MECSS 2015 AIDS THE DELIVERY OF INTEGRATED, DEPENDABLE, SAFE AND RELIABLE SYSTEMS
Delivering integrated, dependable, safe and reliable systems was the overall theme of MECSS 2015, the Marine Electrical and Control Systems Safety Conference, held in Bristol, UK at the end of November, which attracted delegates from Germany, Greece, Italy, Japan, the Netherlands, New Zealand, Norway, UK, and USA.
Four topics shaped MECSS 2015 - prominent hazards; emerging technology; whole system verification, integration and regulation; and operation, maintenance and training/human factors. These led Kevin Daffey, MECSS 2015 Conference Chairman, and Global Head of Electrical Power and Control Systems, Rolls-Royce plc to explain: “For me the key takeaway, from all the papers and our discussions, is that for all aspects of equipment and systems design in marine electrical and control applications, it is important that the requirements are clearly defined, captured and understood by all stakeholders upfront, so that the best design solution can be achieved to address the operational and safety needs.
“The statement made, during MECSS, that security (cyber or otherwise) and safety aspects should be considered together, also struck me as a key item for us all to consider in our system designs going forward.”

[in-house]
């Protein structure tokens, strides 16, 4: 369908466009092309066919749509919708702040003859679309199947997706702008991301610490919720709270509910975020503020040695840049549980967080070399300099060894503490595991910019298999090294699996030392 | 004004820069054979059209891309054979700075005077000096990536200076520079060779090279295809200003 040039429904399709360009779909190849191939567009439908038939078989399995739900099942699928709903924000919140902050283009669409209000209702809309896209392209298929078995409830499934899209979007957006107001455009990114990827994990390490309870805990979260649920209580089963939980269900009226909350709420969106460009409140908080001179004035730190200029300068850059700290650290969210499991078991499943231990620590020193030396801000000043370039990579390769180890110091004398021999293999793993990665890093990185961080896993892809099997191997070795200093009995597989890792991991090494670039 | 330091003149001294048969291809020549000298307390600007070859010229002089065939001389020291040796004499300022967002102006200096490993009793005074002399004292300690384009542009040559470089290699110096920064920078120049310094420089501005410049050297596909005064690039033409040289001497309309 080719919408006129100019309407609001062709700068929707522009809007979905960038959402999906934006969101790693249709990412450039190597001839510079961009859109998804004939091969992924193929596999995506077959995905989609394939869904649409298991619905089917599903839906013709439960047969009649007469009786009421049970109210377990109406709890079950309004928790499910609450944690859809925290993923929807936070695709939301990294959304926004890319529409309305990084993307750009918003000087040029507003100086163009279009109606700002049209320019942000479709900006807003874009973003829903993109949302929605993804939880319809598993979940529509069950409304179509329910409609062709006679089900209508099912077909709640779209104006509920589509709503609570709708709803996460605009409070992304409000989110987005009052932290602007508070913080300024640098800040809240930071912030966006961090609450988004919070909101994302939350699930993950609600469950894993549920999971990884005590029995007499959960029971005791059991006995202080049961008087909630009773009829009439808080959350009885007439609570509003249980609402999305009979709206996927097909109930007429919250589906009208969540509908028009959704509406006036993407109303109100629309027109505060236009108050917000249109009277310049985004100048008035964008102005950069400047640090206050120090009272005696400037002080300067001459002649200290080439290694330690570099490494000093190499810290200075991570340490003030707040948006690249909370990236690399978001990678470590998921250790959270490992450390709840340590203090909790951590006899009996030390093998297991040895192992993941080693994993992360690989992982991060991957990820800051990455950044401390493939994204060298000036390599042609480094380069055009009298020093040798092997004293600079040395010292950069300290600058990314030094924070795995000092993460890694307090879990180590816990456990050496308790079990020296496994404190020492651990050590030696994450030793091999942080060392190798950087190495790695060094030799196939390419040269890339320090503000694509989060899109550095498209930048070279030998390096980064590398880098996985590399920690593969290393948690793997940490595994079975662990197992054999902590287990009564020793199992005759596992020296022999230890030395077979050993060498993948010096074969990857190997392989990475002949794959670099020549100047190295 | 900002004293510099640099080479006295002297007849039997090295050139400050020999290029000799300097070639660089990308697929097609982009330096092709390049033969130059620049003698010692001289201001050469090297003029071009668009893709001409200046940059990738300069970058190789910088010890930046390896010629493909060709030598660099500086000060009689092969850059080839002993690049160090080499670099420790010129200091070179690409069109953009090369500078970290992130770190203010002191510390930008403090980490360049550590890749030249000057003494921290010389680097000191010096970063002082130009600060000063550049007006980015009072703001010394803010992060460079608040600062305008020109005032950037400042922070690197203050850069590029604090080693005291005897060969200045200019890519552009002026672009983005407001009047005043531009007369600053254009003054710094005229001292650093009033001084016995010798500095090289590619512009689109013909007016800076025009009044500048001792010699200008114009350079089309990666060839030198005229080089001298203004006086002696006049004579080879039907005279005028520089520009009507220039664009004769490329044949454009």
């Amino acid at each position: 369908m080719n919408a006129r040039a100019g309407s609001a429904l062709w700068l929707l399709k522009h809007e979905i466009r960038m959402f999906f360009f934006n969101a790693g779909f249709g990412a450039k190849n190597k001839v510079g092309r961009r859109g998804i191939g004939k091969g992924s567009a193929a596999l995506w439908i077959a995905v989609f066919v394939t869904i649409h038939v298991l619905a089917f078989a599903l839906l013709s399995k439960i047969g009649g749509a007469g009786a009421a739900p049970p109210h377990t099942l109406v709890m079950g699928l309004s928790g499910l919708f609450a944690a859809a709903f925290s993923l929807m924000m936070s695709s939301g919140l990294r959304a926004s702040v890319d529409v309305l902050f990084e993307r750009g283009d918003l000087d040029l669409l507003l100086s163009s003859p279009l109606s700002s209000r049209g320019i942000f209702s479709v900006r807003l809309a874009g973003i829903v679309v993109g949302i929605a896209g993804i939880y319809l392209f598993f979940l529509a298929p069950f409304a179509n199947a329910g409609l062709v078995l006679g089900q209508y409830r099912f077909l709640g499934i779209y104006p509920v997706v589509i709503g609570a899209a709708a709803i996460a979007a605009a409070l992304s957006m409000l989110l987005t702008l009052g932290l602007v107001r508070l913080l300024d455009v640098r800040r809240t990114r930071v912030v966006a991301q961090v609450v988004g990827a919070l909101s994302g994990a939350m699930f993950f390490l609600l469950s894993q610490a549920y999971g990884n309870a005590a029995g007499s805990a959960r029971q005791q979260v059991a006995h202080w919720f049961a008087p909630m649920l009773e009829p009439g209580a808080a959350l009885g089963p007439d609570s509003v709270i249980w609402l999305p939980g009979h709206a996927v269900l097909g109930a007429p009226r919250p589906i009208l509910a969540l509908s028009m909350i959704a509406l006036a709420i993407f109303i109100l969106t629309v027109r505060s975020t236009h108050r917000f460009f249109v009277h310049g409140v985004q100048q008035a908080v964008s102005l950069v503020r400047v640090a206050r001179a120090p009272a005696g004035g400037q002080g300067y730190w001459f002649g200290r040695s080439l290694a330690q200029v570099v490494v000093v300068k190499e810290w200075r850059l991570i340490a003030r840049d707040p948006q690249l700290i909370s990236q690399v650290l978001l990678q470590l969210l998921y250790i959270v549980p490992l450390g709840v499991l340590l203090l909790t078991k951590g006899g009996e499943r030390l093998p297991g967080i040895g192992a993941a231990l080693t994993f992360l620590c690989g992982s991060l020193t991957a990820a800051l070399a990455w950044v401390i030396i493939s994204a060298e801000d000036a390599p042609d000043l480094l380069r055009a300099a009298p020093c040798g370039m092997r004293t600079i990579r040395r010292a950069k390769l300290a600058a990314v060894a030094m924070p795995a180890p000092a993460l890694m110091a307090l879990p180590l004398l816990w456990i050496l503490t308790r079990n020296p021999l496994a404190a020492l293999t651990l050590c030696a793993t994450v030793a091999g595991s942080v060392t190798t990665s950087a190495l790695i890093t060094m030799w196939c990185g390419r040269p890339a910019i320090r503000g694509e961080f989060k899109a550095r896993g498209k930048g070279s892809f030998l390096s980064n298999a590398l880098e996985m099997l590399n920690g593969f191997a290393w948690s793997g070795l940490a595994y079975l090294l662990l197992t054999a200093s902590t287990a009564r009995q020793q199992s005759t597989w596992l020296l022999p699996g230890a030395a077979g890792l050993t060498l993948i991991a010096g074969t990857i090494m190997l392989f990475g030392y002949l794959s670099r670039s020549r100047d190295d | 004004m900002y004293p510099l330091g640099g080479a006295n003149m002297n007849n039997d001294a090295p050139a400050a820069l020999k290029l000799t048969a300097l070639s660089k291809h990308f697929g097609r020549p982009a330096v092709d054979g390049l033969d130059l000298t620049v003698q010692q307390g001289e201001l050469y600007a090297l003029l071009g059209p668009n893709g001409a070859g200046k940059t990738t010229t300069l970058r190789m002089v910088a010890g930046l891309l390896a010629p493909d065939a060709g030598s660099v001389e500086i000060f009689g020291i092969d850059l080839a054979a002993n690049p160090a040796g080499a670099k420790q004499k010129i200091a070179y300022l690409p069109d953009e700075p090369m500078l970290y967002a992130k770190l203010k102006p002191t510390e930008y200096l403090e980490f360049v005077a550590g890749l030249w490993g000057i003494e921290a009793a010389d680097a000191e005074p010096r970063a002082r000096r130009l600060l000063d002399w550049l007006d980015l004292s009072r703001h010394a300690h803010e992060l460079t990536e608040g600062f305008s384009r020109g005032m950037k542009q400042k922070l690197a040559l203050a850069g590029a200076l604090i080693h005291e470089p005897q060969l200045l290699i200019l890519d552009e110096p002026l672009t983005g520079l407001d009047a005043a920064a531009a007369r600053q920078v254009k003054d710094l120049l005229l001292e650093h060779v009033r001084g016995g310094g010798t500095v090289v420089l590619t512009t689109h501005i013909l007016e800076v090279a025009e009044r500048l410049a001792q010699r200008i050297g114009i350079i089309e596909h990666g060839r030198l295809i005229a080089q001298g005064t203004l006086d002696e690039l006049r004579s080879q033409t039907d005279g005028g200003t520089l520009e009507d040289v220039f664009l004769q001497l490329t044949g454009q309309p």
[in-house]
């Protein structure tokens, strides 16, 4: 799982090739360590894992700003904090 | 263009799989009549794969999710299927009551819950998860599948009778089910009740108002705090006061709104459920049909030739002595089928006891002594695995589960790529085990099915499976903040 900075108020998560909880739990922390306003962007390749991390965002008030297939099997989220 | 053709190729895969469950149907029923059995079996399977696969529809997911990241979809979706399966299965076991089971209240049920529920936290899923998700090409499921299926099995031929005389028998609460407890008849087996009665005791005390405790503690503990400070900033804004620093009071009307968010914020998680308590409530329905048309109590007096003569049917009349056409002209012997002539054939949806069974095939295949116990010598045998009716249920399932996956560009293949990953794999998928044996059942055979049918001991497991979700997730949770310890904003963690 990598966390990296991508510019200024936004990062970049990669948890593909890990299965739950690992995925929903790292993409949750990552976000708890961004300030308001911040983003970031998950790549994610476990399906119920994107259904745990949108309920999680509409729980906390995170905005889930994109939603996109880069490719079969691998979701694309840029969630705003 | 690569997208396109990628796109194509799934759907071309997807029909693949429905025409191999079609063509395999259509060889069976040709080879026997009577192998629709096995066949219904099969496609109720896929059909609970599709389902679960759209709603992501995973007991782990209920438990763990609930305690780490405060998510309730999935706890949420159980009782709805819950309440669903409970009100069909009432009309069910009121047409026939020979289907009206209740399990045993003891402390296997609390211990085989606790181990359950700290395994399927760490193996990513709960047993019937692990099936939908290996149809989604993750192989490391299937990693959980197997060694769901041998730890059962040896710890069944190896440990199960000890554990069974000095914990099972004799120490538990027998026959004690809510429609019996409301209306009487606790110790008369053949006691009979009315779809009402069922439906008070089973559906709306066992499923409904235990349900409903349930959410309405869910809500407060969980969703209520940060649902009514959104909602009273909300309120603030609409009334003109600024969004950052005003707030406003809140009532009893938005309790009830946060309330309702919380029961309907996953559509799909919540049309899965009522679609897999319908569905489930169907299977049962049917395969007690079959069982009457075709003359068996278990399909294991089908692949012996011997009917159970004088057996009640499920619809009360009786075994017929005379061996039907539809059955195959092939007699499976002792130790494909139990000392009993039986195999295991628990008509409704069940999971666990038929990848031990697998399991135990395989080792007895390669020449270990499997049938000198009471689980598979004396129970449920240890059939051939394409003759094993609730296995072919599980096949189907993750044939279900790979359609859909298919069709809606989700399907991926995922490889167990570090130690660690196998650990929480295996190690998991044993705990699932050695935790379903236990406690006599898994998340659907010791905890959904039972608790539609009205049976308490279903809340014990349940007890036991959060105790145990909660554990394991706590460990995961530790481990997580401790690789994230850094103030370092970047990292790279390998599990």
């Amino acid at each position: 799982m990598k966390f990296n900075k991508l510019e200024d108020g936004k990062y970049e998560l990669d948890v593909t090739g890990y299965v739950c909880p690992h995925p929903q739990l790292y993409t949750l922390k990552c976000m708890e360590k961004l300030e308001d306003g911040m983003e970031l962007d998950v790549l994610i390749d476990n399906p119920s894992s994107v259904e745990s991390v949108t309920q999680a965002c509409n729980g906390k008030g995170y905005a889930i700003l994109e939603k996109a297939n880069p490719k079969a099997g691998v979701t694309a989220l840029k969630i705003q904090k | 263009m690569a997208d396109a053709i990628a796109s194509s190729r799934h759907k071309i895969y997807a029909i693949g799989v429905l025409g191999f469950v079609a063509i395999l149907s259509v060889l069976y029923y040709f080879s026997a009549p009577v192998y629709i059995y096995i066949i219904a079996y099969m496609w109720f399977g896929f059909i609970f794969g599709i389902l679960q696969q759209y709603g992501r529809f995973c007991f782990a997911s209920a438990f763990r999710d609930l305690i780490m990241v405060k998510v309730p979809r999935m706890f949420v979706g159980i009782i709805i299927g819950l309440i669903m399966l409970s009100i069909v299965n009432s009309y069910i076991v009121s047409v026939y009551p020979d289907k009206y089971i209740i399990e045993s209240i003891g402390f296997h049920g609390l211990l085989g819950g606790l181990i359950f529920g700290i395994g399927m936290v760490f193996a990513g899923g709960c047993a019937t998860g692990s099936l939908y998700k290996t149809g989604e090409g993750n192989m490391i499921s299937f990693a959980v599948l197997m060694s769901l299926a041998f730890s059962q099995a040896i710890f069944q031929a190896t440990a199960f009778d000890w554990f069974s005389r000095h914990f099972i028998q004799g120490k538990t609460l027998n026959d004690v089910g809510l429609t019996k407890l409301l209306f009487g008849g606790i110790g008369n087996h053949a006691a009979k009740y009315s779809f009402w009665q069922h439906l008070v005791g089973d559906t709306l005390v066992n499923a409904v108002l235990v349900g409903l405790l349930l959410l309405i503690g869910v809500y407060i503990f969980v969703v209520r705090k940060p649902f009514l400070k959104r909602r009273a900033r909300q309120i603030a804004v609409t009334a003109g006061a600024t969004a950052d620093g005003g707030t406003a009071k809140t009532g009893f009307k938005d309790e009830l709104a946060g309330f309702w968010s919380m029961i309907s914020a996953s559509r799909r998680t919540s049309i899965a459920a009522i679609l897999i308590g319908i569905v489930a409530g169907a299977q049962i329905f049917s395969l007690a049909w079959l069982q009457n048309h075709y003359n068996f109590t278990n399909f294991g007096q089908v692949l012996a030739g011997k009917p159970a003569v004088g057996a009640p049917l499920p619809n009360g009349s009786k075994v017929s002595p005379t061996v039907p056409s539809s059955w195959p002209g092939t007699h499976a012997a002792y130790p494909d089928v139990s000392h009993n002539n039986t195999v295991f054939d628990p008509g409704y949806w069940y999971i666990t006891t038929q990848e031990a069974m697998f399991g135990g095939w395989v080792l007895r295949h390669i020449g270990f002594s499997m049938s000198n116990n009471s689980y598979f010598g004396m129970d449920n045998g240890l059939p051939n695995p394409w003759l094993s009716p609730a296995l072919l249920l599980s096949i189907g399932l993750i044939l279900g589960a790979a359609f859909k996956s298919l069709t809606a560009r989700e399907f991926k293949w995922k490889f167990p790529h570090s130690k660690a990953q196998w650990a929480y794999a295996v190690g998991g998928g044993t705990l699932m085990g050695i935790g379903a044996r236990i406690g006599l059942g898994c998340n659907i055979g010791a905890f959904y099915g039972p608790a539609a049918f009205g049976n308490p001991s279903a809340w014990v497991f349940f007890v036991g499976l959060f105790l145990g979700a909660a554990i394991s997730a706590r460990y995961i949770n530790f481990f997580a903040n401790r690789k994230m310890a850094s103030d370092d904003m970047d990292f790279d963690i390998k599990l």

Organised by FIGS Events Limited on behalf of the Institute of Marine Engineering, Science and Technology (IMarEST), MECSS 2015 had Lloyd’s Register as its Principal Sponsor; GE Marine was Associate Sponsor; and the two-day event was supported by Green4Sea; Safety4Sea; The IET; and Trinity House.
Copies of the proceedings automatically reach all speakers and delegates and are available via the IMarEST website. The planning of the next event in the series, MECSS 2017, is already beginning. It will be held in the Autumn of 2017 almost certainly in Glasgow.
The Chairman’s summary
Looking back, Kevin Daffey gives a summary of the conference:
“Moritz Krijgsman, from HyPS Hybrid Power Systems in the Netherlands delivered a keynote speech that set several challenges from his unique perspective supplying complex and novel hybrid power and propulsion systems for high value yachts which these themes attempted to answer
- Power electronics particularly EMI and common mode currents
- Batteries – how they can be controlled and what new hazards they present
- DC technology – how to handle faults and stability
- Water cooled equipment
- ICT – cybersecurity and wireless devices.
“It was fascinating to see HyPS bringing to marine, off the shelf automotive components with minimum adaption for the marine market to keep costs low, but still maintaining the safety and integrity of the system.